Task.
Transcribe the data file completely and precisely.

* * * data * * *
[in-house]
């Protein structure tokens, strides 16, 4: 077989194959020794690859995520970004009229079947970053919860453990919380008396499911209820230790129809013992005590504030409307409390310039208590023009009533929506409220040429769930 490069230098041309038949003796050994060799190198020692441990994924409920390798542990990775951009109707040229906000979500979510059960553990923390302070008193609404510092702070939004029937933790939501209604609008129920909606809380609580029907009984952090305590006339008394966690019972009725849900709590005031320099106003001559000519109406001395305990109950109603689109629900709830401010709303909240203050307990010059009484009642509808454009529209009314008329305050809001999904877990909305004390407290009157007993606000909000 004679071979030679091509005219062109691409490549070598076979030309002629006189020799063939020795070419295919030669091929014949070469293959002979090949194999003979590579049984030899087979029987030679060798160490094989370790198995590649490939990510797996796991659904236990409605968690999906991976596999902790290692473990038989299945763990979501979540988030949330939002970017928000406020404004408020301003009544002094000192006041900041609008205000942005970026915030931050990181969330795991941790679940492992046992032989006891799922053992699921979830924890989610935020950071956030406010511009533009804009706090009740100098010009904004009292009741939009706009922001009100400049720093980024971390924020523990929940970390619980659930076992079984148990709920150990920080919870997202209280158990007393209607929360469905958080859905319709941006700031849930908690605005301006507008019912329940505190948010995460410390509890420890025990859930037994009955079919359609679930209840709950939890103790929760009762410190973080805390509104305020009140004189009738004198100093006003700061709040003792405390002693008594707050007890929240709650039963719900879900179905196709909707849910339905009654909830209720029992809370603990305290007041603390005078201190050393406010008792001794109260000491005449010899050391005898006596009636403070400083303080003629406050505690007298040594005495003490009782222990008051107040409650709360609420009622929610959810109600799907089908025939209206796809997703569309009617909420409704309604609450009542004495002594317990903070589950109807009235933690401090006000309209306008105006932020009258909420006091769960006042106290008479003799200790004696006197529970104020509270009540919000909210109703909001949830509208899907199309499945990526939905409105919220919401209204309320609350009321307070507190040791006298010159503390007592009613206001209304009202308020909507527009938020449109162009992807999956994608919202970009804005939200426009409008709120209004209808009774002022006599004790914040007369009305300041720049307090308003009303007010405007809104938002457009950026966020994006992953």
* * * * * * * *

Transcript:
[in-house]
């Protein structure tokens, strides 16, 4: 077989194959020794690859995520970004009229079947970053919860453990919380008396499911209820230790129809013992005590504030409307409390310039208590023009009533929506409220040429769930 490069230098041309038949003796050994060799190198020692441990994924409920390798542990990775951009109707040229906000979500979510059960553990923390302070008193609404510092702070939004029937933790939501209604609008129920909606809380609580029907009984952090305590006339008394966690019972009725849900709590005031320099106003001559000519109406001395305990109950109603689109629900709830401010709303909240203050307990010059009484009642509808454009529209009314008329305050809001999904877990909305004390407290009157007993606000909000 004679071979030679091509005219062109691409490549070598076979030309002629006189020799063939020795070419295919030669091929014949070469293959002979090949194999003979590579049984030899087979029987030679060798160490094989370790198995590649490939990510797996796991659904236990409605968690999906991976596999902790290692473990038989299945763990979501979540988030949330939002970017928000406020404004408020301003009544002094000192006041900041609008205000942005970026915030931050990181969330795991941790679940492992046992032989006891799922053992699921979830924890989610935020950071956030406010511009533009804009706090009740100098010009904004009292009741939009706009922001009100400049720093980024971390924020523990929940970390619980659930076992079984148990709920150990920080919870997202209280158990007393209607929360469905958080859905319709941006700031849930908690605005301006507008019912329940505190948010995460410390509890420890025990859930037994009955079919359609679930209840709950939890103790929760009762410190973080805390509104305020009140004189009738004198100093006003700061709040003792405390002693008594707050007890929240709650039963719900879900179905196709909707849910339905009654909830209720029992809370603990305290007041603390005078201190050393406010008792001794109260000491005449010899050391005898006596009636403070400083303080003629406050505690007298040594005495003490009782222990008051107040409650709360609420009622929610959810109600799907089908025939209206796809997703569309009617909420409704309604609450009542004495002594317990903070589950109807009235933690401090006000309209306008105006932020009258909420006091769960006042106290008479003799200790004696006197529970104020509270009540919000909210109703909001949830509208899907199309499945990526939905409105919220919401209204309320609350009321307070507190040791006298010159503390007592009613206001209304009202308020909507527009938020449109162009992807999956994608919202970009804005939200426009409008709120209004209808009774002022006599004790914040007369009305300041720049307090308003009303007010405007809104938002457009950026966020994006992953």